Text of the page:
Key Points of This Article:
- In 2020, there were 905 construction zone crashes in Kentucky, resulting in 228 injuries and six fatalities.
- The majority of victims in work zone crashes are motorists who suffer injuries like whiplash, traumatic brain injury, and post-traumatic stress disorder.
- The symptoms of motor vehicle accident injuries, serious or seemingly minor, may not always show up immediately.
- When traveling through a work zone, pay attention, avoid distractions, respect workers holding flags and work zone signage, and slow down and maintain a safe following distance.
Who Is Responsible For My Work Zone Car Crash?
Either behind the wheel or the orange barrel, one person dies every 13 hours, and one person is injured every 13 minutes in a work zone in the United States, according to the Federal Highway Administration. In 2020, there were 905 construction zone accidents in Kentucky – 228 injuries and six fatalities. Four out of five victims in work zone crashes are motorists, not highway workers, which is why drivers must remain alert while going through work zones. In Kentucky, all six of the 2020 work zone crash victims were motorists.
Stay Alert in Active Work Zones
We know that practicing safe driving behaviors saves lives. So, never use your phone, or do anything that would take your eyes off the road ahead while driving, especially in a work zone. Drivers should also obey the posted speed limits because speeding significantly increases the risk of severe crashes and fatal injuries to motorists and workers. The most common crash in a work zone is a rear-end collision and happens when traffic moves from two lanes into one-lane roads. Maintaining a safe following distance is critical.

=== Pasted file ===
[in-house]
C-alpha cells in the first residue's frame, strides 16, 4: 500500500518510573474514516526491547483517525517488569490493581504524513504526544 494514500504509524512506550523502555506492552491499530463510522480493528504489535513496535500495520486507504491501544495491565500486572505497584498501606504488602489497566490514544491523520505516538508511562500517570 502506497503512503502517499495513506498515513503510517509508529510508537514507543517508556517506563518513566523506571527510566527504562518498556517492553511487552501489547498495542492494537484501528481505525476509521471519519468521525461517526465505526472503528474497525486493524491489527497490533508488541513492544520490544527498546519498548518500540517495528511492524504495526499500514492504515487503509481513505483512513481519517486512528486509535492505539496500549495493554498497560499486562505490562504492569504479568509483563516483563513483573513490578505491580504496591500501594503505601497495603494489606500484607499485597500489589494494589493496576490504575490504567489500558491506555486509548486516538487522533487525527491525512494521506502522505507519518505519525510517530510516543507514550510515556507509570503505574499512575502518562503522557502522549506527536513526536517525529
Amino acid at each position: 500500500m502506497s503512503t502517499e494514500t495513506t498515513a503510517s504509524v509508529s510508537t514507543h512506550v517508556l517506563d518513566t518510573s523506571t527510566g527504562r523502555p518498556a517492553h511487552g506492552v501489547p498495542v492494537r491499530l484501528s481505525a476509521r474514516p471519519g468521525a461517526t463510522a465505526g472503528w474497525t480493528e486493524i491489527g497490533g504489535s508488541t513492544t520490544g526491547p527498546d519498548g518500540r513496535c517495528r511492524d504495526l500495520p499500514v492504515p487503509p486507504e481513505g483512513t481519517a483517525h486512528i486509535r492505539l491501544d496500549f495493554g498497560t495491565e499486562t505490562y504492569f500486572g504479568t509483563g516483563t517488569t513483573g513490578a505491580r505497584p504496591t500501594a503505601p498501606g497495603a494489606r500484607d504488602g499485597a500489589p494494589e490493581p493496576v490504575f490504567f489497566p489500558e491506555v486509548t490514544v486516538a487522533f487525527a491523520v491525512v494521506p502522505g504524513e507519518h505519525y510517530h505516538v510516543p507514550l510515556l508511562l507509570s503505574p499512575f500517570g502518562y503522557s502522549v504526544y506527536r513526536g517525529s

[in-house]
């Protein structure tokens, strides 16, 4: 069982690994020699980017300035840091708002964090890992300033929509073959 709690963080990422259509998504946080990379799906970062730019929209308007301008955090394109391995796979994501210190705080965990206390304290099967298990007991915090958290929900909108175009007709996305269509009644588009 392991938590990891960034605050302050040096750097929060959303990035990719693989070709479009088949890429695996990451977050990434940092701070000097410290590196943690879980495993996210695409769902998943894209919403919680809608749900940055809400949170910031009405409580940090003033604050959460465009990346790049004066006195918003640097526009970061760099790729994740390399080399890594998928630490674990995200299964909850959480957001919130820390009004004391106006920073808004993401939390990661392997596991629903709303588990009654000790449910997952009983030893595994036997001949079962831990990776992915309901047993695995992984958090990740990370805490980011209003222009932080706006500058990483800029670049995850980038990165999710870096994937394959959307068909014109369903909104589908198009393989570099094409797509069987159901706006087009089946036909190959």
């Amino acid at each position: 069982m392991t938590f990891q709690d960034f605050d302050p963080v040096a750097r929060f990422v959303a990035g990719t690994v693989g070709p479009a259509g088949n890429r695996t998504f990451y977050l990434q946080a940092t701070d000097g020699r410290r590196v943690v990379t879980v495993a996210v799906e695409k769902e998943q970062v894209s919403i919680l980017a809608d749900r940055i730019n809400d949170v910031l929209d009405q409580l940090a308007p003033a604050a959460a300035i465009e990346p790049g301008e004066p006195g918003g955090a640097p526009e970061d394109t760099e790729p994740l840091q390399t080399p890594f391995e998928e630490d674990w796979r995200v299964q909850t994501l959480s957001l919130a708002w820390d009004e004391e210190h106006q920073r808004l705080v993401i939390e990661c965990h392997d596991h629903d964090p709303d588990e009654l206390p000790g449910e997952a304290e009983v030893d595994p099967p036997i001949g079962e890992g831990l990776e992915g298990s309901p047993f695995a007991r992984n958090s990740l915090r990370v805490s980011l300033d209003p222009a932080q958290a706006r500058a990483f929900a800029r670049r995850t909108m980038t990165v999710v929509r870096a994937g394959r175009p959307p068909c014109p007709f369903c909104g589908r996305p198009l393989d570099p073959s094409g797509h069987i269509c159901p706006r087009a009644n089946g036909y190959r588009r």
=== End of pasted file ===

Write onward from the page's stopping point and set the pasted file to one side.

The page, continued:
To help reduce future work zone accident and injury rates, the Kentucky Transportation Cabinet asks drivers to pay attention, observe road directions, and slow down when traveling through work zones.
- Expect the unexpected. Work zone configurations can change without notice.
- Pay attention. Don’t text or talk on the phone while driving and avoid taking your hands off the wheel.
- Slow down. Watch for speed limit reductions, narrowing lanes, changing traffic patterns, and – most importantly – highway workers.
- Respect the posted speed limits. Speeding and aggressive driving remain significant causes of work zone crashes in Kentucky.
- Be patient. Keep in mind, driving 45 mph instead of 55 mph through a five-mile work zone will only add 1.2 minutes to your trip. It’s just not worth it to rush or weave in and out of construction and congested traffic.
- Keep a safe distance. Rear-end collisions are the most common type of work zone crash. On all sides of your vehicles, maintain a safe following distance.
- Obey construction zone workers. A flagger has the same authority as a regulatory sign, so you can be cited for disobeying his or her directions.
- Follow instructions on construction signage. Those signs are carefully selected to give drivers accurate information and important warnings.